As liquidity events go, the just-announced sale of Kana Software (KANA) is shaping up to be a pretty dry one for most shareholders. The customer service automation vendor said on Tuesday that it plans to sell its operating business to buyout group Accel-KKR for $49m and retain the publicly listed shell of a company as an acquisition vehicle. The proceeds from the sale of the business will flow to what essentially amounts to a special-purpose acquisition company, or SPAC, rather than long-suffering Kana shareholders. Shares of Kana have barely moved since the announcement, holding steady at around $0.75 each.
From our view, the structure of the deal reflects a creativity born out of necessity. Essentially, the challenge that shaped the sale process at Kana, which has been playing out for several years, was how to realize value for a decidedly mediocre operating business, while at the same time preserve the value of the tax advantages accrued from having burned money ($4.3bn and counting) since the company opened its doors. (The sole ‘asset’ at the SPAC, besides access to the capital markets, is the $400m in credits to offset taxes on any profit generated at whatever company it does acquire.) While the deal goes some distance toward satisfying both goals, several disgruntled shareholders have charged that it doesn’t go far enough.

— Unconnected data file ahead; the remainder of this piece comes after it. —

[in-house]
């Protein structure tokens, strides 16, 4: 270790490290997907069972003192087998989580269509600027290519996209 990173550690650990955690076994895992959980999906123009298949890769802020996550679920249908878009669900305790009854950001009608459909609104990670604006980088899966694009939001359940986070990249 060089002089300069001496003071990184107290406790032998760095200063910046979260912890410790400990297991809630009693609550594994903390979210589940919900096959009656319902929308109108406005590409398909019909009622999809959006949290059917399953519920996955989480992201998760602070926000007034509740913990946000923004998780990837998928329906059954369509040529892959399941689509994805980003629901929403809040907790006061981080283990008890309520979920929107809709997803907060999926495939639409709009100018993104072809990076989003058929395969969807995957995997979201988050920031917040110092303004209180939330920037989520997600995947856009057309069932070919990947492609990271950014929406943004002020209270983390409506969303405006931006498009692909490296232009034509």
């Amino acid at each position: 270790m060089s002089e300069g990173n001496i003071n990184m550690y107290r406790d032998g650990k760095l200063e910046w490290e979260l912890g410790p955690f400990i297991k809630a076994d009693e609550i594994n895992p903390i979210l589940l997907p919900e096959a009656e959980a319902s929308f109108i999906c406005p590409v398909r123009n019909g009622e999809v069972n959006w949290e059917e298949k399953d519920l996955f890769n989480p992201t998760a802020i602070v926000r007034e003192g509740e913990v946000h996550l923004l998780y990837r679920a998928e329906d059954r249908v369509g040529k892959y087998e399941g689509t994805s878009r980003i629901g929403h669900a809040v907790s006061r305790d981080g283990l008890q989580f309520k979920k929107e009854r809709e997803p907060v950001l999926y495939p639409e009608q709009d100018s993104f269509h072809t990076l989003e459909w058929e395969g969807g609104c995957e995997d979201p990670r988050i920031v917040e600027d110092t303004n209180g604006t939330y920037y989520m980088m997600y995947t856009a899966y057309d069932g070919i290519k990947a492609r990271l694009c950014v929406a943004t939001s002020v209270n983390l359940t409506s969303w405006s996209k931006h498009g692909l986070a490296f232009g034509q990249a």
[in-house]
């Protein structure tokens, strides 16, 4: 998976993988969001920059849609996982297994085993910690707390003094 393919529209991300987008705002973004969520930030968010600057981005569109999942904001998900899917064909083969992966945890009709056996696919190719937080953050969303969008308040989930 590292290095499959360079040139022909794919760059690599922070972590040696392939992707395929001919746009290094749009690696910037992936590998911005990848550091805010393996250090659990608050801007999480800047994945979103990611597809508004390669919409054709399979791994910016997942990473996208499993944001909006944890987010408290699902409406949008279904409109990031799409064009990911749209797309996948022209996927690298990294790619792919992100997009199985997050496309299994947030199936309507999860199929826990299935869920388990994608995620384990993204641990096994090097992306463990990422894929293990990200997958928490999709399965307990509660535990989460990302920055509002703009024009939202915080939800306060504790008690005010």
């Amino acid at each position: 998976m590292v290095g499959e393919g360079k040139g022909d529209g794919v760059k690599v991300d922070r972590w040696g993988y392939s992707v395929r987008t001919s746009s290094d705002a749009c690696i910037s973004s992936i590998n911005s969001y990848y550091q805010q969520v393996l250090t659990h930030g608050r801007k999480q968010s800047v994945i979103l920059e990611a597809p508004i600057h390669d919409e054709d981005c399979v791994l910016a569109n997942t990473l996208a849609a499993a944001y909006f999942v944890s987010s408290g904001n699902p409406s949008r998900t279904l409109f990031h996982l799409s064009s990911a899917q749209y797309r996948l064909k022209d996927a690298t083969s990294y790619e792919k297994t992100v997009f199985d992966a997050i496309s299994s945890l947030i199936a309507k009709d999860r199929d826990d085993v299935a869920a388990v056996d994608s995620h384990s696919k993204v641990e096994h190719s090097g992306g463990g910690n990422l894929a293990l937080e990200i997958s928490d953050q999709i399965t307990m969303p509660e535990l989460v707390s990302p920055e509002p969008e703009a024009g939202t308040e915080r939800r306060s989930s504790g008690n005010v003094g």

For starters, the shareholders point out that if the carve-out goes through, as is expected within three months, they will have nothing to show for the sale of ‘their’ company. Instead, their future returns will be determined by an unknown group that may – or may not – buy some yet-to-determined business. (So much for the Wall Street maxim of investing in management and markets.) Particularly galling to those shareholders stuck holding illiquid Bulletin Board equity is that two of the largest owners of Kana (hedge funds KVO Capital Management and Nightwatch Capital Management, which also has a board seat) got to exit their investments at an above-market price of $0.95 per share, with the possible addition of another $0.10 for each share on top of that.
Kana would probably counter that shareholders who don’t want to roll their ownership of the company into a SPAC are free to sell their shares. And we have little doubt that the vendor exhausted every opportunity to get some value from the business, since we know that the process has been grinding along fitfully for years. In the end, though, we can’t help but view the less-than-ideal transaction as a fittingly imperfect ending to a thoroughly flawed company. Or more precisely, a thoroughly flawed public company. Red ink-stained Kana went public in 1999 on less than $5m in aggregate sales, but within a year of the offering had topped $1,000 per share on a split-adjusted basis. As shareholders now argue about dimes on the firm’s Bulletin Board-listed stock, the end of Kana just seems pathetic.